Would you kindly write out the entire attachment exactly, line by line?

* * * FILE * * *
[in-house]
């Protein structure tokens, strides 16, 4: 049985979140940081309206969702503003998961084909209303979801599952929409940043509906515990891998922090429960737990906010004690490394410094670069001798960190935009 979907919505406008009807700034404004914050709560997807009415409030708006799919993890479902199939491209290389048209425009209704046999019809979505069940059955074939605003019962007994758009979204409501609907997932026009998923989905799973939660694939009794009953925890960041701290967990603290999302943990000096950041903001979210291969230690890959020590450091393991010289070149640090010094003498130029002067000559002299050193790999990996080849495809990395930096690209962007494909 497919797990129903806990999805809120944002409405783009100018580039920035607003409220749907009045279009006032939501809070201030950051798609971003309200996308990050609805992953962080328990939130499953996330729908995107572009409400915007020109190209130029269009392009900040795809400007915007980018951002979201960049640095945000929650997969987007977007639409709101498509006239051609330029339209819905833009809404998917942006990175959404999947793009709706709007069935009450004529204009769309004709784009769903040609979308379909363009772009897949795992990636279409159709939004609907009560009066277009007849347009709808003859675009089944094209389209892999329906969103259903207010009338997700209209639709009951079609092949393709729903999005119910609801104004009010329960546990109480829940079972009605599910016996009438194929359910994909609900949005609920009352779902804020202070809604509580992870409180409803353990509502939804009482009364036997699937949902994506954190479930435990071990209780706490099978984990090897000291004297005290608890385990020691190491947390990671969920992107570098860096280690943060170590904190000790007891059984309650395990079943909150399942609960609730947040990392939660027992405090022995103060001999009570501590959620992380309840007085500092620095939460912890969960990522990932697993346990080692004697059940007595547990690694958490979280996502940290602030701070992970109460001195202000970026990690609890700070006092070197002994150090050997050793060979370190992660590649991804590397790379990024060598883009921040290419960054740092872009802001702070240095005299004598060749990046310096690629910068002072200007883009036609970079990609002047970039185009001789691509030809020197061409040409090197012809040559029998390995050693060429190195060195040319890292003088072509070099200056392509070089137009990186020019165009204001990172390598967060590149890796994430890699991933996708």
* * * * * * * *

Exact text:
[in-house]
């Protein structure tokens, strides 16, 4: 049985979140940081309206969702503003998961084909209303979801599952929409940043509906515990891998922090429960737990906010004690490394410094670069001798960190935009 979907919505406008009807700034404004914050709560997807009415409030708006799919993890479902199939491209290389048209425009209704046999019809979505069940059955074939605003019962007994758009979204409501609907997932026009998923989905799973939660694939009794009953925890960041701290967990603290999302943990000096950041903001979210291969230690890959020590450091393991010289070149640090010094003498130029002067000559002299050193790999990996080849495809990395930096690209962007494909 497919797990129903806990999805809120944002409405783009100018580039920035607003409220749907009045279009006032939501809070201030950051798609971003309200996308990050609805992953962080328990939130499953996330729908995107572009409400915007020109190209130029269009392009900040795809400007915007980018951002979201960049640095945000929650997969987007977007639409709101498509006239051609330029339209819905833009809404998917942006990175959404999947793009709706709007069935009450004529204009769309004709784009769903040609979308379909363009772009897949795992990636279409159709939004609907009560009066277009007849347009709808003859675009089944094209389209892999329906969103259903207010009338997700209209639709009951079609092949393709729903999005119910609801104004009010329960546990109480829940079972009605599910016996009438194929359910994909609900949005609920009352779902804020202070809604509580992870409180409803353990509502939804009482009364036997699937949902994506954190479930435990071990209780706490099978984990090897000291004297005290608890385990020691190491947390990671969920992107570098860096280690943060170590904190000790007891059984309650395990079943909150399942609960609730947040990392939660027992405090022995103060001999009570501590959620992380309840007085500092620095939460912890969960990522990932697993346990080692004697059940007595547990690694958490979280996502940290602030701070992970109460001195202000970026990690609890700070006092070197002994150090050997050793060979370190992660590649991804590397790379990024060598883009921040290419960054740092872009802001702070240095005299004598060749990046310096690629910068002072200007883009036609970079990609002047970039185009001789691509030809020197061409040409090197012809040559029998390995050693060429190195060195040319890292003088072509070099200056392509070089137009990186020019165009204001990172390598967060590149890796994430890699991933996708």